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Ban on indoor smoking of e-cigarettes headed to Minn. Senate floor

Posted by: Patrick Condon under Minnesota legislature, Minnesota state senators, Democrats, Republicans Updated: March 24, 2014 - 2:45 PM

A proposal to regulate the emerging e-cigarette industry, including a prohibition on using the products indoors, is headed for a vote by the full state Senate. 

The Senate Commerce Committee approved the bill on Monday. The committee also voted down an amendment that would have allowed private businesses to continue to allow use of e-cigarettes, or "vaping," indoors on their property. 

That provision has been heavily criticized by e-cigarette store owners and industry lobbyists, and it has been removed from a companion bill in the House. If the House and Senate approve differing versions of the bill, differences would have to be reconciled in a conference committee. 

E-cigarette advocates say they offer a way to use nicotine that's not as unhealthy as cigarettes, and that the product has helped many smokers quit. The indoor ban's supporters say there are still many unknowns about possible health consequences of the vapors created by e-cigarettes. 

"The risk inherent is unclear. It is not proven to be safe," said the ban's Senate sponsor, Sen. Kathy Sheran of Duluth. 

Jesse Griffith owns Smokeless Smoking, an e-cigarette store in Woodbury. He said most in the industry don't oppose the bill's other main provision, to ban the sale of e-cigarettes to minors. But he said the indoor ban would have a negative effect on about 200 e-cigarette retailers, about 80 percent of whom have popped up in the last year.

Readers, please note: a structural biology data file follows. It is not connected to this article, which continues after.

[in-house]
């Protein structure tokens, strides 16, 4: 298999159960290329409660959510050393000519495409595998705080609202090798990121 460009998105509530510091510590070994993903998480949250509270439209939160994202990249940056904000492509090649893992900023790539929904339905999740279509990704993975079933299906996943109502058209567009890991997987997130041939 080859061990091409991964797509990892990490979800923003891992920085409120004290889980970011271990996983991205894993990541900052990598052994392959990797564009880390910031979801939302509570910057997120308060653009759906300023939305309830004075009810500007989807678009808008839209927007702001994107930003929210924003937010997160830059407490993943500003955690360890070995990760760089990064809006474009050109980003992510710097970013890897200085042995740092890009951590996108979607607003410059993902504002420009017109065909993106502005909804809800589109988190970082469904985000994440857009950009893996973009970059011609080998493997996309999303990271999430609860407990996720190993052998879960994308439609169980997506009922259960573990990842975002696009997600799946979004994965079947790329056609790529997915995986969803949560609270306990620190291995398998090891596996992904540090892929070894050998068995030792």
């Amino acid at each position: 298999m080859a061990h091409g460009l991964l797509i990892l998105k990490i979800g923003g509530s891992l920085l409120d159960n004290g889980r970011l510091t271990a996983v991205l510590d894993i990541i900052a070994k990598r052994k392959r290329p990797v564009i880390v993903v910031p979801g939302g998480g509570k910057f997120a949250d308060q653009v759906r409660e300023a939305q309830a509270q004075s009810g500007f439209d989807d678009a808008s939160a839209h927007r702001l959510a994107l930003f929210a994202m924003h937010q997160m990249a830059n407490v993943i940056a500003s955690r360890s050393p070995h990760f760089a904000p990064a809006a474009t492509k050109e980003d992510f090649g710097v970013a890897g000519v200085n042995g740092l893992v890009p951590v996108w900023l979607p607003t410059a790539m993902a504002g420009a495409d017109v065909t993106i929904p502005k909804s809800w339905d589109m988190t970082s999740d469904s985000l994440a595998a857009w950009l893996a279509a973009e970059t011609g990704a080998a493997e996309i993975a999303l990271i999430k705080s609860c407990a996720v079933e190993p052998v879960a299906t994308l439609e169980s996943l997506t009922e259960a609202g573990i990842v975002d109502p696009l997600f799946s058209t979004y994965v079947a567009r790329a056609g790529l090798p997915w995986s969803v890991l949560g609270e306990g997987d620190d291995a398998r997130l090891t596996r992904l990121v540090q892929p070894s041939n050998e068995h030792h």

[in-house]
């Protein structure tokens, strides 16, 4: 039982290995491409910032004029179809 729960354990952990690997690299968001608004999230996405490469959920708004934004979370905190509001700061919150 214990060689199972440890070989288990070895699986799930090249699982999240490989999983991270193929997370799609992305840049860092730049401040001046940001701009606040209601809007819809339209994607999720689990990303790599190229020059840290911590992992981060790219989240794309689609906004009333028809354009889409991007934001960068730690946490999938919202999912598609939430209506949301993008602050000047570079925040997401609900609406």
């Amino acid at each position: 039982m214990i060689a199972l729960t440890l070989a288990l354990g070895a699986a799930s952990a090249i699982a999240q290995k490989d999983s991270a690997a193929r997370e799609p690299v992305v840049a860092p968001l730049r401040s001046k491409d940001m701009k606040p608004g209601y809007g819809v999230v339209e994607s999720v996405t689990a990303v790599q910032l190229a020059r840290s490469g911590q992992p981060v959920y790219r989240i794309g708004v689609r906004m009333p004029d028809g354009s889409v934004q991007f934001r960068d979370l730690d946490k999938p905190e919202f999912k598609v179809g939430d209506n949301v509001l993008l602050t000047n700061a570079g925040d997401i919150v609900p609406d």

"It will make it harder for businesses like our to survive," Griffith said. He argued that restricting the use of e-cigarettes could result in some former cigarette smokers lapsing back into the habit. 

But Sen. Ron Latz, DFL-St. Louis Park, said there's not enough known about possible health ramifications for lawmakers to exempt vaping from Minnesota's Freedom to Breathe Act, which bans indoor smoking. 

"If you workin a hotel, restaurant, bar or VFW, I'm not sure you want to be forced to choose between keeping your job and being exposed to some unknown array of chemicals being released into the atmosphere," Latz said. 

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